Being an online student carries over to war zones, locker rooms, gyms, vacation destinations, and other places around the world. It’s one of the reasons why more and more adult learners are participating in online learning, which now represents 31 percent of total higher education enrollment.
Sometimes the key is finding an Internet connection away from home. Some students fit in learning with family time, even when out of town. Some are able to juggle work assignments across the globe while learning.
Although our country is a melting pot, a study reports that people are more likely to engage with the computerized coaches who have the same gender and race, according to a new study by researchers at George Washington University and North Carolina State University. They studied 257 people who interacted with the virtual helpers.
Study co-author Lori Foster Thompson in North Carolina told The Chronicle of Higher Education that having effective helpers can make the online learning experience more social, and even help increase e-learning completion rates.
She adds: “That is one of the issues with online learning, that it can be kind of lonely. If these agents are designed well, it can be a way to mitigate that.”
When it comes to learning online, the study reveals that students are more comfortable communicating with a virtual stand-in who they admire physically.
Co-author Tara Behrend of George Washington University tells Fast Company: “There is no reason we should make attributions about a person based on their avatar’s appearance. But it’s likely that these tendencies are automatic — we tend to assume that ‘beautiful equals good,’ both in real life, and as we found, in the virtual world.”
It also found that students preferred to deal with virtual stand-ins who have the same opinions about school success, either desiring personal best or to be the best among peers, the publications reported.
You’re likely to see the companies who create the virtual avatars expanding to a wider range of choices to appeal to all types of online students. But maybe the real test is when online students are able to create the virtual helper of their own (like the Miis created when playing Wii), and we’ll see exactly how close it gets to mirroring each student’s appearance.
Breast pumps and bouncer seats, play dates and pacifiers. These are building blocks of the mommy vocabulary. But as much as moms love their 24/7 caregiving job, they often long to add more adult vocabulary and interaction into their days.
Unfortunately, many moms don’t have the option of commuting to class to earn a degree or just get some intellectual stimulation. But moms have found the perfect way to stay connected with the outside world and avoid succumbing to total “mommy brain” — online education.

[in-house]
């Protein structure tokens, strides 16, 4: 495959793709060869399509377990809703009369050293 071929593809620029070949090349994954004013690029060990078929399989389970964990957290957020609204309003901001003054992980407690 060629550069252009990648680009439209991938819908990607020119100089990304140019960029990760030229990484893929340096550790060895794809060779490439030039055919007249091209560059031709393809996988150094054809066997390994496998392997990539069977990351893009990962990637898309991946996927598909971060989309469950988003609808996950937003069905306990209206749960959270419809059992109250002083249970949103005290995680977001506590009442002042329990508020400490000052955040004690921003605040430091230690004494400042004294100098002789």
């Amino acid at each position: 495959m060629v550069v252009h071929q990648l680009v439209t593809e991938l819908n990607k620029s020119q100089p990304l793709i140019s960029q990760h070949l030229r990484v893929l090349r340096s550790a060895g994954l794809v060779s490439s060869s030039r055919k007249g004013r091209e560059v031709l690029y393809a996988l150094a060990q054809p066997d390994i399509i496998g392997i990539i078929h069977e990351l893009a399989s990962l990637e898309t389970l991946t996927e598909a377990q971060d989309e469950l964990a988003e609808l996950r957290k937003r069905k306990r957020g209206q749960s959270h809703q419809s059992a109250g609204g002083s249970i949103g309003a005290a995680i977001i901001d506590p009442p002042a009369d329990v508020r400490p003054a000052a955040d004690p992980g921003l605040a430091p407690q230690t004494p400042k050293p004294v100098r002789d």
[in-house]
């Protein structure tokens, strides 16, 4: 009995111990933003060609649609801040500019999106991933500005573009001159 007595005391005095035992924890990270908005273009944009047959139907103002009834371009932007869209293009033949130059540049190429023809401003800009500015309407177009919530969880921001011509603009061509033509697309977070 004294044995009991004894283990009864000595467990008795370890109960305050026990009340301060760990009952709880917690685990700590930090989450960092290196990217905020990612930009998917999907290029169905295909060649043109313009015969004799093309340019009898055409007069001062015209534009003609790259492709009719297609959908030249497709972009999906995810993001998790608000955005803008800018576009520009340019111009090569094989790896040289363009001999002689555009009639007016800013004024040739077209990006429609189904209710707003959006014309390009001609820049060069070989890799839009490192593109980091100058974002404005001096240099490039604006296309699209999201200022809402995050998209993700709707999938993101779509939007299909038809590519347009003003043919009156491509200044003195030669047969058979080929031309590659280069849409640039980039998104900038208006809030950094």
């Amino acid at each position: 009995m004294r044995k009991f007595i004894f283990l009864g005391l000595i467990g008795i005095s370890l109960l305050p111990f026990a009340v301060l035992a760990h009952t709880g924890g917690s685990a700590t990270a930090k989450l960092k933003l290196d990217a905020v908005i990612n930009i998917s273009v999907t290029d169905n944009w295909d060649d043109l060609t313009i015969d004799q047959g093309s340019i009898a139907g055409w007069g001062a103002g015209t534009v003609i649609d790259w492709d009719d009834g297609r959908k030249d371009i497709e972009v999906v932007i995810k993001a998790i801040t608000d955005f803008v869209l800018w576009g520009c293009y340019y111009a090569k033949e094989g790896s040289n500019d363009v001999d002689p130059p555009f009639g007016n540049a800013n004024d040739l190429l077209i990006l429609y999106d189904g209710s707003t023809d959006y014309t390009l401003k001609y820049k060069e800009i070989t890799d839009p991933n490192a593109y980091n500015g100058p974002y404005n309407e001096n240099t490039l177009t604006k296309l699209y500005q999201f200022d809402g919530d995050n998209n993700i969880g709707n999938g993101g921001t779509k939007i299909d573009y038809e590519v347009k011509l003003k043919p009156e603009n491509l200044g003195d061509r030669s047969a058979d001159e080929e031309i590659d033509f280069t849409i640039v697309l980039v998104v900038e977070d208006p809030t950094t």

According to the Sloan Consortium (Sloan-C), almost 3.5 million students were taking at least one online course during the fall 2006 term. In fact, enrollment rates at online schools have increased at an annual rate of 9.7 percent, compared to an overall rate of 1.5 percent for all colleges combined.
It’s no surprise that online schools are increasing in popularity, especially with the mommy set. The flexibility is reason enough for moms to pursue this education format. Online courses eliminate the obstacles of transportation and time, allowing the busy mom to “attend” class when it suits her schedule. And women are certainly making time for their education: According to the U.S. Census Bureau, in October 2006, 56 percent of all undergrads were women.
Positive Role Model
A mom pursuing online education provides an excellent example for her children. By taking time for her education, she demonstrates the importance of lifelong learning as well as the art of creating goals and sticking to them. Children learn that mom is a separate individual with a life and a purpose outside of her service to them. This helps them understand that, though they are a top priority in mom’s life, the world does not revolve around them.
Kids are not the only ones to benefit from mom’s online education, of course. For many moms, online courses are a way to preserve sanity by putting their intellectual energy into something that has nothing to do with potty training or princess dresses. And this benefit extends to the kids as well. After all, a sane mom is a happy mom, and a happy mom is better equipped to care for her children.
Moms who wish to invest in their families and in themselves are making time for both with online education. What could be a better investment of your intellectual energy?
by Robyn Tellefsen